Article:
So it turned out that only one other kid showed up for the Easter egg hunt, besides Evie. There were 50 eggs hidden around the neighborhood park. For those of you following around at home, that’s 25 eggs per kid. This is WAY more eggs than you usually get to grab at a thing like this. There were eggs everywhere, and Evie could hardly pick them up fast enough. And there was no competition for the eggs, no egg tug-of-wars, no big kids abusing little kids, more eggs than a 3 year old could imagine.

Another kid showed up about 30 minutes later, and I’m not sure if  he was there for the egg hunt or not, but we felt bad for him watching Evie gloating over her hoard of colored eggs like a dragon over treasure. When Evie wasn’t looking, we would take them out of her basket and re-hide them for this other little boy to find. However, this boy was not prepared for the egg-finding force that was Evie. We would practically hide the egg in his pocket and he would miss it, but not Evie. Her usual focus and determination apparently applies to egg hunts as well. She would re-find them as fast as we re-hid them. So she probably found at least 40 eggs when all was said and done.

After this we had to play Easter egg hunt for the rest of the day at our house. Alternately either hiding eggs from her, or finding eggs that she hid. The eggs contained such treasures as rubber bands or candy that you weren’t allowed to eat. After playing this game with her for a while I discovered A) she’s better at finding eggs than I am, and B) she has a pretty sophisticated idea about where to hide eggs.

An interesting side note, the other kid that showed up for the egg hunt is actually going to be in her class at her new school next year. So that was interesting, and I’m glad to see they got along well.

You can contrast this with the other Easter egg hunt of the weekend, which I think was a pretty typical egg hunt experience. In other words, it was pretty crummy. This egg hunt was after church on Sunday, so first off, Evie is forced to sit through the entire service looking at eggs hiding all around her, but not able to touch them. Naturally, she spent the entire time cataloging every coordinate of every egg in range of our position.

Here’s where the trouble really starts.

Afterwards, the directions were for kids to come to the front and get instructions before looking for eggs. Poor Evie, who’s the most perfect, mature child on the planet who also has terribly mean parents that make her follow the rules, had to go to the front to get the instructions as the rest of the children raped and pillaged all of the eggs in the rest of the church. Second off, people can’t stop trying to hand her eggs during church, which she knows is wrong but is quite a temptation to offer a 3 year old. And might I add that the fun of getting the eggs is finding them, not having them handed to you by and adult.

I know this is something on me, because it’s one of my personal pet peeves, but FOLLOW THE RULES! Who are you that are so important that YOUR precious little monster doesn’t need to follow the rules? Go ahead little Timmy, you’ve waited long enough, you can start a little early. Here little girl, it’s just one egg, what could it hurt. Yes, I understand that it’s just an egg hunt and who really cares, but it is a series of these little things over the course of the lifetime of your child that teaches her that rules don’t matter because she is special and above the rules for some reason.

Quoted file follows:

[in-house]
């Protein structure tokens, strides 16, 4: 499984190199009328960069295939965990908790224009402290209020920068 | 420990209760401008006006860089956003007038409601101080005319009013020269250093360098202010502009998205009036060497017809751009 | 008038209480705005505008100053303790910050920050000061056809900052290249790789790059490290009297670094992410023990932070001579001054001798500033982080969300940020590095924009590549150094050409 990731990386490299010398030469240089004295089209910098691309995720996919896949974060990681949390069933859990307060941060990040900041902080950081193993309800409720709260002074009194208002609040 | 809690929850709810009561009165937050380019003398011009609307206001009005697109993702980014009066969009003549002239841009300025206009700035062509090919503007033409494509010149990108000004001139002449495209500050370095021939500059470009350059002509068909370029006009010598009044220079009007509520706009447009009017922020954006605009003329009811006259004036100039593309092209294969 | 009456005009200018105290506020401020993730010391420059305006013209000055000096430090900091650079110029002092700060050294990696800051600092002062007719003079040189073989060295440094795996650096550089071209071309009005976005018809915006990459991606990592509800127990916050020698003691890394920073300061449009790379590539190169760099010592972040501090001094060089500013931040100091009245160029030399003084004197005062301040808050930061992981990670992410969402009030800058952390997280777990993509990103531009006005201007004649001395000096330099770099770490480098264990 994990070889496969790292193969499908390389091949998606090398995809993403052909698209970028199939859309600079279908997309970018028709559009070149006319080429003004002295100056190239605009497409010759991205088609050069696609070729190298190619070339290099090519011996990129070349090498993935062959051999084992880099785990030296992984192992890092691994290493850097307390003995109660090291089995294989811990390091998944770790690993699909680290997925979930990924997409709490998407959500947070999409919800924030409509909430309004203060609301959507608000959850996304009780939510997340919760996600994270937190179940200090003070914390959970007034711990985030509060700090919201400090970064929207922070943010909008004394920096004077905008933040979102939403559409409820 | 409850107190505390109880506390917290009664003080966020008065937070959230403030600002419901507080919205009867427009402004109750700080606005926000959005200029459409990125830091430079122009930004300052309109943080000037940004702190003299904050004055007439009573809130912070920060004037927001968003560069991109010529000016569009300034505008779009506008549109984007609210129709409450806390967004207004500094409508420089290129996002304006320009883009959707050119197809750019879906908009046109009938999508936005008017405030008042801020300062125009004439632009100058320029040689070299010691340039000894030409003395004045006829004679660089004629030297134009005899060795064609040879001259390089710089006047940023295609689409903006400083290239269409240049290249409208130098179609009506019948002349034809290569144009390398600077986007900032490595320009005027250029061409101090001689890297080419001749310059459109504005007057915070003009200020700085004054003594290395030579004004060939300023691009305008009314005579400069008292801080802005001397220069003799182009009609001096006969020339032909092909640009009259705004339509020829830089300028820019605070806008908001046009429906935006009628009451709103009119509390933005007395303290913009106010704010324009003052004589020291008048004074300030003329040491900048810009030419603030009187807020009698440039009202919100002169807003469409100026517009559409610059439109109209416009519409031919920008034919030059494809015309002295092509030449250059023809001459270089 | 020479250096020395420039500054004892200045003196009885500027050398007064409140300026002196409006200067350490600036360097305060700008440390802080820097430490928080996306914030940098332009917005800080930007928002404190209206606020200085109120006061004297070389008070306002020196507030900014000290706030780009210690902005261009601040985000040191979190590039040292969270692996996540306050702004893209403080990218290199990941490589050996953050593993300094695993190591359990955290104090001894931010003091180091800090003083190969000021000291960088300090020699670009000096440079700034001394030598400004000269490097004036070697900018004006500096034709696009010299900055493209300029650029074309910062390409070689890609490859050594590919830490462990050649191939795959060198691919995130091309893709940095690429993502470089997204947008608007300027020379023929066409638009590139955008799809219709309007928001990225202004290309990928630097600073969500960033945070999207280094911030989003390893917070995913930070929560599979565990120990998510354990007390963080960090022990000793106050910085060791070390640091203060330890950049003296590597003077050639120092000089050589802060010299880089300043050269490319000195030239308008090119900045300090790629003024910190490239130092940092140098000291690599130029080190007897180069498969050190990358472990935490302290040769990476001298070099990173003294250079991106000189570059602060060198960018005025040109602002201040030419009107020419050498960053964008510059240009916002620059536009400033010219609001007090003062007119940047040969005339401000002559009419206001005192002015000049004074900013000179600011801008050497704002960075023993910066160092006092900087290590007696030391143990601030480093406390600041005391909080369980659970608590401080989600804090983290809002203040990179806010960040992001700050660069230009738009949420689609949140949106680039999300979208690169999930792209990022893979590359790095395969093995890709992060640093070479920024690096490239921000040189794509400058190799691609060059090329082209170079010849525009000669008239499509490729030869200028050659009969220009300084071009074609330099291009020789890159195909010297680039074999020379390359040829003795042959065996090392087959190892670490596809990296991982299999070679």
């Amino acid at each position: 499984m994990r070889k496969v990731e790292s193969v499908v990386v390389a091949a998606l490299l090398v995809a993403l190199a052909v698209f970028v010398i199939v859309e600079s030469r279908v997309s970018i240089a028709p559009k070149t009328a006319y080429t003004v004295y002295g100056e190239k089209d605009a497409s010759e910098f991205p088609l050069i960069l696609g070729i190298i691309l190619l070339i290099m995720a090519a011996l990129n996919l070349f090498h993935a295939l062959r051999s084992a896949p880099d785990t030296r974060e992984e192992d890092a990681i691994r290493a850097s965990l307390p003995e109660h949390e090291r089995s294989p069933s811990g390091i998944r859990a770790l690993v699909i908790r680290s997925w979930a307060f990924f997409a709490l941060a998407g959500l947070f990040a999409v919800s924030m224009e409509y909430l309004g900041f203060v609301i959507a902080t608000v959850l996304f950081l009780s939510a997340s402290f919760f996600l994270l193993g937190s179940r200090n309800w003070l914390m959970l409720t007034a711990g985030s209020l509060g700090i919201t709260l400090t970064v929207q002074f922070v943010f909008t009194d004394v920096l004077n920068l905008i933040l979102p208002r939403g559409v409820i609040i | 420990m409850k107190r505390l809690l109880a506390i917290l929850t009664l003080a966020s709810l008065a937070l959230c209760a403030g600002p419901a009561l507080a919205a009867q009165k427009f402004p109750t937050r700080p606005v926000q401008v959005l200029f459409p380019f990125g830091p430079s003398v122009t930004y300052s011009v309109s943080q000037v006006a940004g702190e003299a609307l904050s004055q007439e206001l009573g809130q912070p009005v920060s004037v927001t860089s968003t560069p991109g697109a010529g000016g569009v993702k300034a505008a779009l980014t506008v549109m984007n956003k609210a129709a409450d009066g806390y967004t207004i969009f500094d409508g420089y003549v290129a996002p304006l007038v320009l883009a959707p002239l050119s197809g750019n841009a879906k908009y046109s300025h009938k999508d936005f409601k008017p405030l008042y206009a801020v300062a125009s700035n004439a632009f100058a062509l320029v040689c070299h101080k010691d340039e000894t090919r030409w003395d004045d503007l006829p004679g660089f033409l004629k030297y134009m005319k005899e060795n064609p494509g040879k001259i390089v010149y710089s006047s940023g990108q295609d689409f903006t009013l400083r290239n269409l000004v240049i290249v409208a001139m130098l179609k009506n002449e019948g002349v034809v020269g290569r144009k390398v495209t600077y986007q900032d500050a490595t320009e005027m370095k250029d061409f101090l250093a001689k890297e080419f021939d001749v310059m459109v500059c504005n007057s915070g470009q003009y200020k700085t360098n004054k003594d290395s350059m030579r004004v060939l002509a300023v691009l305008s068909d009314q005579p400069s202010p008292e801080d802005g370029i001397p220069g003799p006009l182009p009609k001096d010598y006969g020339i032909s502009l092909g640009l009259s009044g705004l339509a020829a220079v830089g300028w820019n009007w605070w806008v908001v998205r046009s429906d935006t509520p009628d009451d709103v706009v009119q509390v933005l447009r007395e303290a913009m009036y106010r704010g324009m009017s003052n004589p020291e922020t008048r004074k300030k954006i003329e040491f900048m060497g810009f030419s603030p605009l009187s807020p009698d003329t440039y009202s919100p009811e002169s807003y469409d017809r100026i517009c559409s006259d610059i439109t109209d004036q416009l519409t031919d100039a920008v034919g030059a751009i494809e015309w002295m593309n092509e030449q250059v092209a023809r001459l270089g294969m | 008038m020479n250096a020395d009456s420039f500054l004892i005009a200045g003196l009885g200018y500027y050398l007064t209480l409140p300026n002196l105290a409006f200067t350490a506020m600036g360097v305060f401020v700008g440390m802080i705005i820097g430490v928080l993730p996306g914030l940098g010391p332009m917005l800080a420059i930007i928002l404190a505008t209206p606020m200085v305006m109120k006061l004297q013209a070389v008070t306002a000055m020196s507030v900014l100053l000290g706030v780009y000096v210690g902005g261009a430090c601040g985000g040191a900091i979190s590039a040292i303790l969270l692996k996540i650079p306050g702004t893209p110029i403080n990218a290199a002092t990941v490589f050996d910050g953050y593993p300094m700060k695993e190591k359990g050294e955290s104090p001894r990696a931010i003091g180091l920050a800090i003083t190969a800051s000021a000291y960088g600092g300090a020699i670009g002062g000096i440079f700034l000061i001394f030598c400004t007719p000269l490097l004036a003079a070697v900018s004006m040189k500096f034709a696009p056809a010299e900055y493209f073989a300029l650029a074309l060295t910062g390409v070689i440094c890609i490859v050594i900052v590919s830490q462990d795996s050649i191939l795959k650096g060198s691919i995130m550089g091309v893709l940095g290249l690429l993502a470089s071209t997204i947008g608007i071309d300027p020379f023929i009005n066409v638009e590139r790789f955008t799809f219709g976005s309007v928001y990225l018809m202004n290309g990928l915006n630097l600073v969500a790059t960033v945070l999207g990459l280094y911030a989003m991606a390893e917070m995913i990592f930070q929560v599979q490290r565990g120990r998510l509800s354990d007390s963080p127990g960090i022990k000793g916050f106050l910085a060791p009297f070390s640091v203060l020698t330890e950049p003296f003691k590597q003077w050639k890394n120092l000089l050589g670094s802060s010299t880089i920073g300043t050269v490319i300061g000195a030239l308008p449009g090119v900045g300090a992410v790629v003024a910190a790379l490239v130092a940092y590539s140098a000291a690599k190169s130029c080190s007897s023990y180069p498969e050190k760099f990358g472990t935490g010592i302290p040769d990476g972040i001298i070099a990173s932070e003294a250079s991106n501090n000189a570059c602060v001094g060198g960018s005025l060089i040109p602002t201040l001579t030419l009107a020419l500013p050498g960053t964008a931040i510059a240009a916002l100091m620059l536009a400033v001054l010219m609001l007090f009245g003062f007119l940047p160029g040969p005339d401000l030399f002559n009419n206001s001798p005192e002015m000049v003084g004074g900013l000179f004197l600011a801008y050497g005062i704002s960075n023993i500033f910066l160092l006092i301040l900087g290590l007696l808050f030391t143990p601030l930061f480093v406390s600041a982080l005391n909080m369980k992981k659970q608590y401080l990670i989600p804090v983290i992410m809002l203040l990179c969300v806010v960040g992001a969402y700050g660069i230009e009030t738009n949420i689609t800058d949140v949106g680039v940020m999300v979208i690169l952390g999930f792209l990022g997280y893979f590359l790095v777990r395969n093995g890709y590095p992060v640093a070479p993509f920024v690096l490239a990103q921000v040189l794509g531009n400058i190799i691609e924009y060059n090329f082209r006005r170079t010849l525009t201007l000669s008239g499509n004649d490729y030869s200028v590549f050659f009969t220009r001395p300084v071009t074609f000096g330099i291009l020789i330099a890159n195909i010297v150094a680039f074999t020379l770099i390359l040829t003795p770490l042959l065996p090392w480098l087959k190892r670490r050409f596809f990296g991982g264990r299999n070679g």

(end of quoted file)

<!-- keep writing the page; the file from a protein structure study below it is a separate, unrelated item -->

So naturally, Evie follows the rules and is devastated to find out that all of  her carefully cataloged eggs are gone before she gets back (except for the one I was sitting on and another one I was defending through sheer intimidation). She ends up finding 3 eggs (so one other one that I wasn’t personally defending), even though they planned about a dozen per kid. And kids are walking by taunting her with their piles of 20+ eggs. Most of this stuff went over her head, and she was actually somewhat happy with the ones she found, but she was a little disappointed and it’s only going to get worse as she gets older and becomes more aware of what is going on.

You can see why I liked the first one much better.

As a side note, is there some kind of inflation of candy hidden in Easter eggs? Everywhere we went, the eggs had 2 or 3 pieces of candy in them, basically as much candy as could fit in the eggs. I only remember there being one piece of candy per egg! I had to sneakily go through Evie’s found eggs as quick as I could and remove a bunch of the candy, so she wouldn’t have candy overload (total she had something like 30 eggs with 2 or 3 pieces of candy per egg…I think that’s a little excessive for a kid her age).

Aw man, I just realized, the reason I only remember one piece of candy per egg was that MY parents probably dug through my eggs and removed extra pieces. Oh well, I guess I’m just part of the parenting circle of life.

Happy Zombie Jesus Day!

I was going to start a zombie-based religion, but then I remembered there already was one.

He Is Risen…and he hungers for your soul.

Happy Zombie Jesus Day!

A Successful Easter

Since I didn’t wish you all a happy Easter yesterday. Happy Easter!

I have to say, holidays are just so much more fun when you have kids. Evie was really digging Easter. Other than being a little candy crazed (and believe me, she got practically no candy!), I’m not even all that sure why she enjoyed Easter so much. She got a couple of presents in her Easter basket, but nothing extraordinary (some play-doh, a couple of books, some glue sticks, etc.). I guess it’s just because it is such an event.

Anyway, a good time was had by all. We were surrounded by family, we took some wonder springtime family pictures, we ate some candy, had an Easter egg hunt, and we enjoyed the outdoors a little bit. Sunday morning we had a delicious breakfast casserole, and then late in the day a traditional chicken masala. Ah, the smell of Indian food…it brings back those Easter memories, doesn’t it? 🙂

I hope everyone had as good of a day as we did!